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I have a headless mini computer with an Ethernet port, a Mac with a USB (not C) port, and a USB to Ethernet adaptor.

The mini computer is running standard CentOS Linux, and the eth interface is set to DHCP. The moment I connect the mini computer to a router via an Ethernet cable, it has access to the internet without any configuration.

The USB to Ethernet adaptor for my mac is also functional. I can connect it directly to the router and access the internet without configuration.

I would like to SSH into my mini computer over Ethernet, without needing the screen and keyboard, nor the intermediate router. However, I'm not getting any connectivity.

Do I need a cross-over Ethernet cable?

I know this is a very broad and ambigous question, but any pointers to what I could learn or investigate more about would be helpful.

closed as too broad by DavidPostill Jun 3 '18 at 11:21

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  • You should provide the make and models of the Ethernet cards used. With that information an answer might be possible. In any case you could just buy a crossover cable and test it yourself. – DavidPostill Jun 3 '18 at 11:22
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You are very unlikely to need a cross-over cable these days. Most ethernet ports are 'smart' & can auto-switch if cross-over is needed.

At the moment, both machines are expecting to find a DHCP server to tell them 'who to be'. As neither machine is serving DHCP, this will lead to both machines setting up a private, essentially non-routable address in the range 169.254.x.x
This should, in theory, work - but as it doesn't appear to be, then...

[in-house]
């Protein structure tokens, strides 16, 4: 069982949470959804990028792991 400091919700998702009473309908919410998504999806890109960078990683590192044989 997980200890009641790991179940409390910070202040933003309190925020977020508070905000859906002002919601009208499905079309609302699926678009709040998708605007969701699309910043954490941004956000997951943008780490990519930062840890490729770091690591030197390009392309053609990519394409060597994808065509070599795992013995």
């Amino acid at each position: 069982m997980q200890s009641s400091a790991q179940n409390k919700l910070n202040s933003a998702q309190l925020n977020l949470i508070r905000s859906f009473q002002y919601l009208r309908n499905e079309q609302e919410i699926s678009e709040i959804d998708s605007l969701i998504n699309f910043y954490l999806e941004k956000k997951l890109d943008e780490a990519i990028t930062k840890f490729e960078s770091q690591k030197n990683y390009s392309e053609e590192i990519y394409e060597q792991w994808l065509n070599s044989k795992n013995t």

The first step is to remove DHCP & set them manually.

Set one machine to 192.168.0.1 & the other to 192.168.0.2
Gateway is strictly unimportant, as there's nowhere for them to go, but gateway 192.168.0.1 & a subnet default of 255.255.255.0 should work.

They are then on the same, routable, subnet & ought to be able to find each other.

On the Mac you can do this via the Location: drop menu, in Prefs > Network > so you can in future switch on the fly without needing to reconfigure. On CentOS, idk how this would be achieved.

  • To add, 1) Gigabit Ethernet ports are practically guaranteed to have auto-crossover; 2) Gateway can be left empty; 3) Subnet mask is still somewhat important (I don't think Windows has a special case for direct connections), but any value is fine as long as it covers both hosts' addresses. – grawity Jun 3 '18 at 8:06
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    And honestly, 169.254.x.x addresses would work just fine for this purpose. Non-routable doesn't mean non-usable. – grawity Jun 3 '18 at 8:07
  • In theory, absolutely; just that as it's not working using self-assigned addresses in practise, it seemed simpler to manually set an address. I was unsure about Gateway being empty; potential for the setup page to refuse 'no data', but picking one manually I didn't think would hurt anything. – Tetsujin Jun 3 '18 at 8:14
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    If you're only communicating between two, directly connected computers, APIPA/Local-Link addresses will work fine and gateway need not be set. It seems more likely to me that they're using older hardware that doesn't 'auto-switch' to cross-over mode. – 3D1T0R Jun 3 '18 at 8:17

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